Managing and engaging a remote team as a leader is different for a number of reasons, but the primary being: there’s no face-to-face interactions.
While working together in an office, it is easy to simply walk up to someone for guidance or support, but this simple process turns into planning and scheduling meetings and following up when you’re working online.
So, needless to say managing and engaging a remote team requires different skills and practices.
There isn’t anything called over-communication while you’re working remotely. Schedule recurring daily, weekly, or bi-weekly meetings to ensure you’re on the same page. Some of the questions you need to ask are:
Open communication would help employees understand what is expected from them in the short- and long-term.
Working remotely can be isolating. The nondescript office banter, no matter how banal it might seem, is important; not just for the sake of building office friendships, but for creating an engaging environment where each member of the team is supportive of each other. But when you’re working remotely for a long duration or permanently, this sense of kinship with your peers is lacking.
So it is important for leaders to stay on the lookout for hints of distress in your employees. Learn how to breach sensitive conversations and let your employees know that it is okay to take mental health days. Moreover, you can suggest alternate working models to your employees to avoid burn out.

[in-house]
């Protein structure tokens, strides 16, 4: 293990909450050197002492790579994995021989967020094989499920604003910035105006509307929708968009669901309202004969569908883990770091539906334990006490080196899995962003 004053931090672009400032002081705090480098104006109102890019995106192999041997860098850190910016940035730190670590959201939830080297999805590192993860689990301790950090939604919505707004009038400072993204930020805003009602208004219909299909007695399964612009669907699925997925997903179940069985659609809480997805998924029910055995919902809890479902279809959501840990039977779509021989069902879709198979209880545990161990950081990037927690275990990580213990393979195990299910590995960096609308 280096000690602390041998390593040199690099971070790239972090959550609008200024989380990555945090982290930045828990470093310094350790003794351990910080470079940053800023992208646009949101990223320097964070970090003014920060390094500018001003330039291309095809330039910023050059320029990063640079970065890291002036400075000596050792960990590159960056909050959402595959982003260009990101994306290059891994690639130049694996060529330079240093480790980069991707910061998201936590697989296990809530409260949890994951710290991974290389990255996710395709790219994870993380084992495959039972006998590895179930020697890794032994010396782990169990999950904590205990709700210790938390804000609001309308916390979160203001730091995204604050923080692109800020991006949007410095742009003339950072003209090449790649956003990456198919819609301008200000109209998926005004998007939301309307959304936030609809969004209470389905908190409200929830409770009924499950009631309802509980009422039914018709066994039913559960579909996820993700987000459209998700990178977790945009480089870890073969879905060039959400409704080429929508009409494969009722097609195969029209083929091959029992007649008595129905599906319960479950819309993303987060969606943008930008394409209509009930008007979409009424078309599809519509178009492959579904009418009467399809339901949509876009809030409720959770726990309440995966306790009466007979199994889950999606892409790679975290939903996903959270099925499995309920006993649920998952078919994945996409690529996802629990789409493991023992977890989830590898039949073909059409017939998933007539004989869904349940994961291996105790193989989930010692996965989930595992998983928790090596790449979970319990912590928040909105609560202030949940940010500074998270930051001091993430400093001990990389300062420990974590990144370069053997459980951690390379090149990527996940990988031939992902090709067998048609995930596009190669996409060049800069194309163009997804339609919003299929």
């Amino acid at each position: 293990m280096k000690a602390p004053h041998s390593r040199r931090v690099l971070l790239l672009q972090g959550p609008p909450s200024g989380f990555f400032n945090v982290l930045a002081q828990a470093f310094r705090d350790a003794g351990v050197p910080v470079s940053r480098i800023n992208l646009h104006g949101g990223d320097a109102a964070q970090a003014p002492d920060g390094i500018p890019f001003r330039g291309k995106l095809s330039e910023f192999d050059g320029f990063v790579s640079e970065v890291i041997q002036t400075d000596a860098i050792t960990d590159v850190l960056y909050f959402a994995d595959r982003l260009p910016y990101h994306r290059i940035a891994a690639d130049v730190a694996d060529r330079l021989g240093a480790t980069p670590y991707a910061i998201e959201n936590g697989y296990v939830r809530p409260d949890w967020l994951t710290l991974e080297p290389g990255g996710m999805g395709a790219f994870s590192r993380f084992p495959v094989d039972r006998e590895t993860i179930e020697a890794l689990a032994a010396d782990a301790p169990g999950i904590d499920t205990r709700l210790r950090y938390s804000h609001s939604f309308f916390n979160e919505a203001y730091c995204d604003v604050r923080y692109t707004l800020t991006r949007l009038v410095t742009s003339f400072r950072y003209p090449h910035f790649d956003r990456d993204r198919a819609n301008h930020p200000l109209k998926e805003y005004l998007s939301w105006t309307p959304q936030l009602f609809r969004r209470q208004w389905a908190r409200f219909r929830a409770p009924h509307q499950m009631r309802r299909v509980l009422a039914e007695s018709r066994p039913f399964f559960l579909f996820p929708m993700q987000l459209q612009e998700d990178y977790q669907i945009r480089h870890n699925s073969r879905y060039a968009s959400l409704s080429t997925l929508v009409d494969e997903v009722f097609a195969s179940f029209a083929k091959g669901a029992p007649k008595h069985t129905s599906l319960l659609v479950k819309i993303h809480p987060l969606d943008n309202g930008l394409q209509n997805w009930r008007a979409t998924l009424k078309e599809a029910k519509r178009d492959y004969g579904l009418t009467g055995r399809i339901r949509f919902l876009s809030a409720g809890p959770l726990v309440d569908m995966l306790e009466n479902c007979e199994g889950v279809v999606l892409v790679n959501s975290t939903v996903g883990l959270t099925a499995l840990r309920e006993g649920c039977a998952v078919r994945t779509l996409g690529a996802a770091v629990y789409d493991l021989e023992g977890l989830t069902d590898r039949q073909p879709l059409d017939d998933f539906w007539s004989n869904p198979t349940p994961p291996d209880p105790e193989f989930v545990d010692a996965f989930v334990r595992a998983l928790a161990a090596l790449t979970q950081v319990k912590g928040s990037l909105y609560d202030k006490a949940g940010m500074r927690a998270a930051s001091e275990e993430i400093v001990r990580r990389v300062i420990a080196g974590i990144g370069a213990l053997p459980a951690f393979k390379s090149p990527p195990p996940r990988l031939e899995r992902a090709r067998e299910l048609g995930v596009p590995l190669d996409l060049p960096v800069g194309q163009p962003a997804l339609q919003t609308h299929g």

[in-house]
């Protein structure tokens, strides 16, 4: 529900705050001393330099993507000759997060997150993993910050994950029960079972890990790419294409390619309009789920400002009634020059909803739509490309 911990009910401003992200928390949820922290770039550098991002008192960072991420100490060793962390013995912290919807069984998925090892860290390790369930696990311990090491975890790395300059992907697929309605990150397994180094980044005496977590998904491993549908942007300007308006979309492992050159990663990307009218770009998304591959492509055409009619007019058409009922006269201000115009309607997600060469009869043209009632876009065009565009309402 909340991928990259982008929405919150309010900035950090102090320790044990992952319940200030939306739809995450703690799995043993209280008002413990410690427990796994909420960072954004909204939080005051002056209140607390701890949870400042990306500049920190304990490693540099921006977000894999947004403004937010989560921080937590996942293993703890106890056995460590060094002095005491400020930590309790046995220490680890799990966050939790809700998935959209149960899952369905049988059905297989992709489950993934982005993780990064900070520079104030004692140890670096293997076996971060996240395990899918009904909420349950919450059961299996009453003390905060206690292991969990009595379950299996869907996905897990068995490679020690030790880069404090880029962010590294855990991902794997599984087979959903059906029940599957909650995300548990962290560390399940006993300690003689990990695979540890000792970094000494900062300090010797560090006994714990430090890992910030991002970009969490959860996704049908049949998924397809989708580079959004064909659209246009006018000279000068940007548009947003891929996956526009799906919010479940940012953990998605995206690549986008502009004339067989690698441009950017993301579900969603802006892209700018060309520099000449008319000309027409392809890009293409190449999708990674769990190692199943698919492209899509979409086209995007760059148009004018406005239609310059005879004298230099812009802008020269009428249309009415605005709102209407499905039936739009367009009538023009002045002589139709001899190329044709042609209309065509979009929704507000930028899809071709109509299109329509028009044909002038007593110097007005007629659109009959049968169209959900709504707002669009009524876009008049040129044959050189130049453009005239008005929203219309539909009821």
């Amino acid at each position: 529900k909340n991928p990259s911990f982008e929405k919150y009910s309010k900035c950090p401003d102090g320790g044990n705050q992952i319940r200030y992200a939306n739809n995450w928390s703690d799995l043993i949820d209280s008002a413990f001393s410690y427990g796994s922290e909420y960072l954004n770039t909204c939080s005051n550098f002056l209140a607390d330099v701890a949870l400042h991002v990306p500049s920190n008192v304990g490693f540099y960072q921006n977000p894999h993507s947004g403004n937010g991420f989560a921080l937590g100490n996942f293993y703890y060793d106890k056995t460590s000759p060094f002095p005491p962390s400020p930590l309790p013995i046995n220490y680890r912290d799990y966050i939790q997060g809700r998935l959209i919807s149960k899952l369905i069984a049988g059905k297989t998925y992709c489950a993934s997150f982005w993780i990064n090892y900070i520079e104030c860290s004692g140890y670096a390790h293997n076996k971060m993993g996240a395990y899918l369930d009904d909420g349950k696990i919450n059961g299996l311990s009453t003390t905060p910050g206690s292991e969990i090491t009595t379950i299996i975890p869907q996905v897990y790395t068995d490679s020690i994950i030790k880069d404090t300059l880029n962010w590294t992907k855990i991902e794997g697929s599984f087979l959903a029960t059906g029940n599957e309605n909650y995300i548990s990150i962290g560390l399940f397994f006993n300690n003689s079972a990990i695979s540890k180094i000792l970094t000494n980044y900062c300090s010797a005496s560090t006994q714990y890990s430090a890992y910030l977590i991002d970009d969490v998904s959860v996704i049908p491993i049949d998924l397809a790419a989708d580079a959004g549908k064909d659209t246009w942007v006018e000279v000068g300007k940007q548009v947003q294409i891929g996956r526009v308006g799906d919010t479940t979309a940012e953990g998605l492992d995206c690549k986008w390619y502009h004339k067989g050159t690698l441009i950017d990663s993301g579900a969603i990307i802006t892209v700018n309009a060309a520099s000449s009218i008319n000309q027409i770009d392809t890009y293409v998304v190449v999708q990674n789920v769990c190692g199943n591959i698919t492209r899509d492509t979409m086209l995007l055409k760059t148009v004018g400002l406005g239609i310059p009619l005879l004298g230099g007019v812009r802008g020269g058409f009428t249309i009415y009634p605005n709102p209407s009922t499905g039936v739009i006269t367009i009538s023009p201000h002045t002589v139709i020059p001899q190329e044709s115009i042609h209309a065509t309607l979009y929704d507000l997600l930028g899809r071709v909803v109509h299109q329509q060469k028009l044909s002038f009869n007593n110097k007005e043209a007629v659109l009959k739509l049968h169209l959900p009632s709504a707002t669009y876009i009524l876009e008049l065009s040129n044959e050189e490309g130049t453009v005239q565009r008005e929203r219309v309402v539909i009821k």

While working remotely, people are often juggling their professional and personal life at the same time. A number of people would have parental duties to cater to, too. What this means is that your team might work on times not suitable for you and they might be unavailable for some meetings.
Schedule meetings at a previously-approved time, use collaborative tools and technology to present to each other, and have faith in your employees.
Brian Kropp, Vice President, Research, Gartner, believes that what’s getting done is more important than how your team does it. Communicate to them effectively what’s expected from them so they can schedule how and when to do it.
Recognition serves two purpose: employees feel motivated and more engaged towards their work and other team members understand what behaviour they have to emulate.
In the remote working scenario, this desire for being recognized increases by 30% according to a recent survey by Gartner. In a traditional set up, managers recognized and identified their the efforts of their employees within the office space. Informally, too, a simple ‘good work’ in front of the team works wonders, too. However, the physical space isn't a possibility while working remotely, so you, as a leader, would have to set up formal ways you can recognize their work.
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